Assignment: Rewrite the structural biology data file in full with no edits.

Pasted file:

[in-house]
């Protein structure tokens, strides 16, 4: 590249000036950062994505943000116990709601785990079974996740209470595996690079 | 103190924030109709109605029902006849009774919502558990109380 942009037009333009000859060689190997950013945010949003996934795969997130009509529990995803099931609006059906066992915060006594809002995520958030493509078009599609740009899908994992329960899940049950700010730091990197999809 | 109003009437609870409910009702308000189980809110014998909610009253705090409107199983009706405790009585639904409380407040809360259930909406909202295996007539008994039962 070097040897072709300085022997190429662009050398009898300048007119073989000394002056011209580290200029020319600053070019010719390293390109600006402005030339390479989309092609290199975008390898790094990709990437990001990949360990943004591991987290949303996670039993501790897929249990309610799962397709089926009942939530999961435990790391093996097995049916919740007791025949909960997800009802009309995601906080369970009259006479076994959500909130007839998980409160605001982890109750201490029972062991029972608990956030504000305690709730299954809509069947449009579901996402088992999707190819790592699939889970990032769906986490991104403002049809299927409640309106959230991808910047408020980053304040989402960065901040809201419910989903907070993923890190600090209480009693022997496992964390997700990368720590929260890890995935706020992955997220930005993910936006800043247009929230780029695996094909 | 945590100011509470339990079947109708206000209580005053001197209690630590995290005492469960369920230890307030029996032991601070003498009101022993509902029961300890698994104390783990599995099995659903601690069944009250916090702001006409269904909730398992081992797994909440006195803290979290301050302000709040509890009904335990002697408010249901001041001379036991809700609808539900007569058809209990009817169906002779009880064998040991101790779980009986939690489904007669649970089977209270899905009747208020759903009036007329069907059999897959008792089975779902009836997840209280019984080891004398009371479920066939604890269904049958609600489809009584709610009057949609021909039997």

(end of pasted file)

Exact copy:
[in-house]
């Protein structure tokens, strides 16, 4: 590249000036950062994505943000116990709601785990079974996740209470595996690079 | 103190924030109709109605029902006849009774919502558990109380 942009037009333009000859060689190997950013945010949003996934795969997130009509529990995803099931609006059906066992915060006594809002995520958030493509078009599609740009899908994992329960899940049950700010730091990197999809 | 109003009437609870409910009702308000189980809110014998909610009253705090409107199983009706405790009585639904409380407040809360259930909406909202295996007539008994039962 070097040897072709300085022997190429662009050398009898300048007119073989000394002056011209580290200029020319600053070019010719390293390109600006402005030339390479989309092609290199975008390898790094990709990437990001990949360990943004591991987290949303996670039993501790897929249990309610799962397709089926009942939530999961435990790391093996097995049916919740007791025949909960997800009802009309995601906080369970009259006479076994959500909130007839998980409160605001982890109750201490029972062991029972608990956030504000305690709730299954809509069947449009579901996402088992999707190819790592699939889970990032769906986490991104403002049809299927409640309106959230991808910047408020980053304040989402960065901040809201419910989903907070993923890190600090209480009693022997496992964390997700990368720590929260890890995935706020992955997220930005993910936006800043247009929230780029695996094909 | 945590100011509470339990079947109708206000209580005053001197209690630590995290005492469960369920230890307030029996032991601070003498009101022993509902029961300890698994104390783990599995099995659903601690069944009250916090702001006409269904909730398992081992797994909440006195803290979290301050302000709040509890009904335990002697408010249901001041001379036991809700609808539900007569058809209990009817169906002779009880064998040991101790779980009986939690489904007669649970089977209270899905009747208020759903009036007329069907059999897959008792089975779902009836997840209280019984080891004398009371479920066939604890269904049958609600489809009584709610009057949609021909039997």